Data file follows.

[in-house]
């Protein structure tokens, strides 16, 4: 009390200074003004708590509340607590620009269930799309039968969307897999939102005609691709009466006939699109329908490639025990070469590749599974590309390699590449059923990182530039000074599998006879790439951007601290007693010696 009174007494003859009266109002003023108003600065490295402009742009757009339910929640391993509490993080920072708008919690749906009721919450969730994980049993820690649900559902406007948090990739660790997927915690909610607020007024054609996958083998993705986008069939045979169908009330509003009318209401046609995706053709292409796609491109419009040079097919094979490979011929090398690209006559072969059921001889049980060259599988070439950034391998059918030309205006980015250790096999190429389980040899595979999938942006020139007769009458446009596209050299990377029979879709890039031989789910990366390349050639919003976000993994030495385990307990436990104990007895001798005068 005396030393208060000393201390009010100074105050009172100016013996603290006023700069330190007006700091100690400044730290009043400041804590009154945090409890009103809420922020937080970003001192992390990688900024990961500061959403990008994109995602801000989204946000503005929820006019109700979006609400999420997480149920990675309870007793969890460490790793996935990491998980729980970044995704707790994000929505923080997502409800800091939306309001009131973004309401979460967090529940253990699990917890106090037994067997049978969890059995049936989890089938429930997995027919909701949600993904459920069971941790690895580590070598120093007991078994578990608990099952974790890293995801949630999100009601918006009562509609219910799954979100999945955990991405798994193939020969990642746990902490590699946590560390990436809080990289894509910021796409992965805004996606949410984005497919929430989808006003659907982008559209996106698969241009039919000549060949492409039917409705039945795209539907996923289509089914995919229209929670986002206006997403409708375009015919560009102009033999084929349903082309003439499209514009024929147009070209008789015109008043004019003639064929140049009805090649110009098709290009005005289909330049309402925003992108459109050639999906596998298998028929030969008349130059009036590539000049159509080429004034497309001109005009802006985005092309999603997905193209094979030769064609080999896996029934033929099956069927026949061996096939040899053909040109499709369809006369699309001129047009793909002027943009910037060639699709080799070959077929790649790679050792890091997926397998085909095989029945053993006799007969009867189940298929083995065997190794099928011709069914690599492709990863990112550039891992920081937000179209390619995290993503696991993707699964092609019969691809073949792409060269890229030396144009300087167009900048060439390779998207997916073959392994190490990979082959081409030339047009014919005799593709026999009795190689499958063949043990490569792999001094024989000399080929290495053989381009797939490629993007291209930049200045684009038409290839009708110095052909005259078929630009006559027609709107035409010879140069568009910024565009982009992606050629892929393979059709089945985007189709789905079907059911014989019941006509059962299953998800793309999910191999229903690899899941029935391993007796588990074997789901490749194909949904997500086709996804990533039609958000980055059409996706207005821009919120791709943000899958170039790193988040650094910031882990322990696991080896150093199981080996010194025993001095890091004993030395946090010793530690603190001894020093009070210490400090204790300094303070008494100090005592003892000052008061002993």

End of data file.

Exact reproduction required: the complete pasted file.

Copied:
[in-house]
């Protein structure tokens, strides 16, 4: 009390200074003004708590509340607590620009269930799309039968969307897999939102005609691709009466006939699109329908490639025990070469590749599974590309390699590449059923990182530039000074599998006879790439951007601290007693010696 009174007494003859009266109002003023108003600065490295402009742009757009339910929640391993509490993080920072708008919690749906009721919450969730994980049993820690649900559902406007948090990739660790997927915690909610607020007024054609996958083998993705986008069939045979169908009330509003009318209401046609995706053709292409796609491109419009040079097919094979490979011929090398690209006559072969059921001889049980060259599988070439950034391998059918030309205006980015250790096999190429389980040899595979999938942006020139007769009458446009596209050299990377029979879709890039031989789910990366390349050639919003976000993994030495385990307990436990104990007895001798005068 005396030393208060000393201390009010100074105050009172100016013996603290006023700069330190007006700091100690400044730290009043400041804590009154945090409890009103809420922020937080970003001192992390990688900024990961500061959403990008994109995602801000989204946000503005929820006019109700979006609400999420997480149920990675309870007793969890460490790793996935990491998980729980970044995704707790994000929505923080997502409800800091939306309001009131973004309401979460967090529940253990699990917890106090037994067997049978969890059995049936989890089938429930997995027919909701949600993904459920069971941790690895580590070598120093007991078994578990608990099952974790890293995801949630999100009601918006009562509609219910799954979100999945955990991405798994193939020969990642746990902490590699946590560390990436809080990289894509910021796409992965805004996606949410984005497919929430989808006003659907982008559209996106698969241009039919000549060949492409039917409705039945795209539907996923289509089914995919229209929670986002206006997403409708375009015919560009102009033999084929349903082309003439499209514009024929147009070209008789015109008043004019003639064929140049009805090649110009098709290009005005289909330049309402925003992108459109050639999906596998298998028929030969008349130059009036590539000049159509080429004034497309001109005009802006985005092309999603997905193209094979030769064609080999896996029934033929099956069927026949061996096939040899053909040109499709369809006369699309001129047009793909002027943009910037060639699709080799070959077929790649790679050792890091997926397998085909095989029945053993006799007969009867189940298929083995065997190794099928011709069914690599492709990863990112550039891992920081937000179209390619995290993503696991993707699964092609019969691809073949792409060269890229030396144009300087167009900048060439390779998207997916073959392994190490990979082959081409030339047009014919005799593709026999009795190689499958063949043990490569792999001094024989000399080929290495053989381009797939490629993007291209930049200045684009038409290839009708110095052909005259078929630009006559027609709107035409010879140069568009910024565009982009992606050629892929393979059709089945985007189709789905079907059911014989019941006509059962299953998800793309999910191999229903690899899941029935391993007796588990074997789901490749194909949904997500086709996804990533039609958000980055059409996706207005821009919120791709943000899958170039790193988040650094910031882990322990696991080896150093199981080996010194025993001095890091004993030395946090010793530690603190001894020093009070210490400090204790300094303070008494100090005592003892000052008061002993």